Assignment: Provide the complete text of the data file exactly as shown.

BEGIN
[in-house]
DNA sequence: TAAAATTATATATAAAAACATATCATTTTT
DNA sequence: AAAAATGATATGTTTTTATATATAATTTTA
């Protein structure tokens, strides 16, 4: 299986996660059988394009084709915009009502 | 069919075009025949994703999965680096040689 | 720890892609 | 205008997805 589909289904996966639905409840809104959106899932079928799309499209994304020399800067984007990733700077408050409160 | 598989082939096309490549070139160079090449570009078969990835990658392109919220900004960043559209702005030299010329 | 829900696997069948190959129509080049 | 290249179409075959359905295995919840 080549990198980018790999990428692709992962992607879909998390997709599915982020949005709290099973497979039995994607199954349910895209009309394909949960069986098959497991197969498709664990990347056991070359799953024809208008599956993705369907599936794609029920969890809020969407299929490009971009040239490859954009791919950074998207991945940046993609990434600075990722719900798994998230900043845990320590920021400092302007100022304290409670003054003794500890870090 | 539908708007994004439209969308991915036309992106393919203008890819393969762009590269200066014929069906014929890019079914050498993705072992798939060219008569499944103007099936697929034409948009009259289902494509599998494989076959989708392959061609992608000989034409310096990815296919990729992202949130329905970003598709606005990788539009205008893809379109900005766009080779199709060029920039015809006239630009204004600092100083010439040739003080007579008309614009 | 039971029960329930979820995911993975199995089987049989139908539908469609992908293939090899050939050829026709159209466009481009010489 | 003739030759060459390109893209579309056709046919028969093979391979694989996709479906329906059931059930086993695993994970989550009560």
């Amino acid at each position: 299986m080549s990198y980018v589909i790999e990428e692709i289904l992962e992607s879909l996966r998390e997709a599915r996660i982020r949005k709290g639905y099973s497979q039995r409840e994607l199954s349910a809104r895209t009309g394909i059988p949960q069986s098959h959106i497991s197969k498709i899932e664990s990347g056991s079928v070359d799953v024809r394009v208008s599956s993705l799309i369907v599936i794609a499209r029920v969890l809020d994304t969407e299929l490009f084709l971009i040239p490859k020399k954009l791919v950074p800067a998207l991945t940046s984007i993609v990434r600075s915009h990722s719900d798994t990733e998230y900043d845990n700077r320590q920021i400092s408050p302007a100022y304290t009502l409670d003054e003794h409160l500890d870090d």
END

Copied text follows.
[in-house]
DNA sequence: TAAAATTATATATAAAAACATATCATTTTT
DNA sequence: AAAAATGATATGTTTTTATATATAATTTTA
């Protein structure tokens, strides 16, 4: 299986996660059988394009084709915009009502 | 069919075009025949994703999965680096040689 | 720890892609 | 205008997805 589909289904996966639905409840809104959106899932079928799309499209994304020399800067984007990733700077408050409160 | 598989082939096309490549070139160079090449570009078969990835990658392109919220900004960043559209702005030299010329 | 829900696997069948190959129509080049 | 290249179409075959359905295995919840 080549990198980018790999990428692709992962992607879909998390997709599915982020949005709290099973497979039995994607199954349910895209009309394909949960069986098959497991197969498709664990990347056991070359799953024809208008599956993705369907599936794609029920969890809020969407299929490009971009040239490859954009791919950074998207991945940046993609990434600075990722719900798994998230900043845990320590920021400092302007100022304290409670003054003794500890870090 | 539908708007994004439209969308991915036309992106393919203008890819393969762009590269200066014929069906014929890019079914050498993705072992798939060219008569499944103007099936697929034409948009009259289902494509599998494989076959989708392959061609992608000989034409310096990815296919990729992202949130329905970003598709606005990788539009205008893809379109900005766009080779199709060029920039015809006239630009204004600092100083010439040739003080007579008309614009 | 039971029960329930979820995911993975199995089987049989139908539908469609992908293939090899050939050829026709159209466009481009010489 | 003739030759060459390109893209579309056709046919028969093979391979694989996709479906329906059931059930086993695993994970989550009560």
């Amino acid at each position: 299986m080549s990198y980018v589909i790999e990428e692709i289904l992962e992607s879909l996966r998390e997709a599915r996660i982020r949005k709290g639905y099973s497979q039995r409840e994607l199954s349910a809104r895209t009309g394909i059988p949960q069986s098959h959106i497991s197969k498709i899932e664990s990347g056991s079928v070359d799953v024809r394009v208008s599956s993705l799309i369907v599936i794609a499209r029920v969890l809020d994304t969407e299929l490009f084709l971009i040239p490859k020399k954009l791919v950074p800067a998207l991945t940046s984007i993609v990434r600075s915009h990722s719900d798994t990733e998230y900043d845990n700077r320590q920021i400092s408050p302007a100022y304290t009502l409670d003054e003794h409160l500890d870090d």